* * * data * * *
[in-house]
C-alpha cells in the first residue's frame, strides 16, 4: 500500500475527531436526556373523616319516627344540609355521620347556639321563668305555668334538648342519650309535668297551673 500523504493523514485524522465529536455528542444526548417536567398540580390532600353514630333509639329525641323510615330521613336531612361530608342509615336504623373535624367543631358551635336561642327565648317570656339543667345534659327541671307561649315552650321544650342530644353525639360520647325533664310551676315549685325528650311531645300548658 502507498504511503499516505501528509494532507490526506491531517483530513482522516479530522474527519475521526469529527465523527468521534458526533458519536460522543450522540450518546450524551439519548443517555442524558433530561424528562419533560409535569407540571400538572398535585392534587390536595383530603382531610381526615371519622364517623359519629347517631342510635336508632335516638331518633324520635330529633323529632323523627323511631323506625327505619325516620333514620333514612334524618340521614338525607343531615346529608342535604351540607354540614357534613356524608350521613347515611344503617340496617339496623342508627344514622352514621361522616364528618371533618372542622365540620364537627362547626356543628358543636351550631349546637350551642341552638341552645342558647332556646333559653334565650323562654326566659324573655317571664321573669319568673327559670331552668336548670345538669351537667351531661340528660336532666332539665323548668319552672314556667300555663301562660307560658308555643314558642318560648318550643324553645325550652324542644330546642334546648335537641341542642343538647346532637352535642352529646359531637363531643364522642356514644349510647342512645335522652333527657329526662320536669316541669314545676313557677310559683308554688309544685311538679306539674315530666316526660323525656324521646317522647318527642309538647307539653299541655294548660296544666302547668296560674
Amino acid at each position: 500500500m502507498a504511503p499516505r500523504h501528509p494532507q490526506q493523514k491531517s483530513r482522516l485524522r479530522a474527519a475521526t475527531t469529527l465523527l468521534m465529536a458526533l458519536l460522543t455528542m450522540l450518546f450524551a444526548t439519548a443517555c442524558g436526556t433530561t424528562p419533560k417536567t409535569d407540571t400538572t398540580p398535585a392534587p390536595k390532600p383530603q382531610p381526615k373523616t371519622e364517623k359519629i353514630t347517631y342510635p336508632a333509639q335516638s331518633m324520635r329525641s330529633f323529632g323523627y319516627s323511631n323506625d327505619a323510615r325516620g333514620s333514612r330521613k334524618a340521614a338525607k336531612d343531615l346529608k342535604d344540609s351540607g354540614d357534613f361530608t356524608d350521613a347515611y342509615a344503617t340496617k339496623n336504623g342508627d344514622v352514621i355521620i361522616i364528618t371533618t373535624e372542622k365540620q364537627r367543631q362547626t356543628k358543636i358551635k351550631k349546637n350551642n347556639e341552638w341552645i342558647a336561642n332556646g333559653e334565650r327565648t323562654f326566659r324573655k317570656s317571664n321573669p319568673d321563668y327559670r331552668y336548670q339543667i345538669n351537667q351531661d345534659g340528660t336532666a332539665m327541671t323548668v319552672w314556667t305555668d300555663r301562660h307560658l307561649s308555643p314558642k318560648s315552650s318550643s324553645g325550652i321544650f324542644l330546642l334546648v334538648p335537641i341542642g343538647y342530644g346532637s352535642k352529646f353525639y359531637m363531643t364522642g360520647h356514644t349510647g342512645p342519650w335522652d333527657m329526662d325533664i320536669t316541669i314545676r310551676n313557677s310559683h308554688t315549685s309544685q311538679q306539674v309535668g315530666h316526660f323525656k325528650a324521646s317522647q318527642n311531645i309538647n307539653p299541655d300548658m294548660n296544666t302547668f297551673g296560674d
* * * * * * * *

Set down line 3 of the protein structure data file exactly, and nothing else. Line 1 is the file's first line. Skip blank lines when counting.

Amino acid at each position: 500500500m502507498a504511503p499516505r500523504h501528509p494532507q490526506q493523514k491531517s483530513r482522516l485524522r479530522a474527519a475521526t475527531t469529527l465523527l468521534m465529536a458526533l458519536l460522543t455528542m450522540l450518546f450524551a444526548t439519548a443517555c442524558g436526556t433530561t424528562p419533560k417536567t409535569d407540571t400538572t398540580p398535585a392534587p390536595k390532600p383530603q382531610p381526615k373523616t371519622e364517623k359519629i353514630t347517631y342510635p336508632a333509639q335516638s331518633m324520635r329525641s330529633f323529632g323523627y319516627s323511631n323506625d327505619a323510615r325516620g333514620s333514612r330521613k334524618a340521614a338525607k336531612d343531615l346529608k342535604d344540609s351540607g354540614d357534613f361530608t356524608d350521613a347515611y342509615a344503617t340496617k339496623n336504623g342508627d344514622v352514621i355521620i361522616i364528618t371533618t373535624e372542622k365540620q364537627r367543631q362547626t356543628k358543636i358551635k351550631k349546637n350551642n347556639e341552638w341552645i342558647a336561642n332556646g333559653e334565650r327565648t323562654f326566659r324573655k317570656s317571664n321573669p319568673d321563668y327559670r331552668y336548670q339543667i345538669n351537667q351531661d345534659g340528660t336532666a332539665m327541671t323548668v319552672w314556667t305555668d300555663r301562660h307560658l307561649s308555643p314558642k318560648s315552650s318550643s324553645g325550652i321544650f324542644l330546642l334546648v334538648p335537641i341542642g343538647y342530644g346532637s352535642k352529646f353525639y359531637m363531643t364522642g360520647h356514644t349510647g342512645p342519650w335522652d333527657m329526662d325533664i320536669t316541669i314545676r310551676n313557677s310559683h308554688t315549685s309544685q311538679q306539674v309535668g315530666h316526660f323525656k325528650a324521646s317522647q318527642n311531645i309538647n307539653p299541655d300548658m294548660n296544666t302547668f297551673g296560674d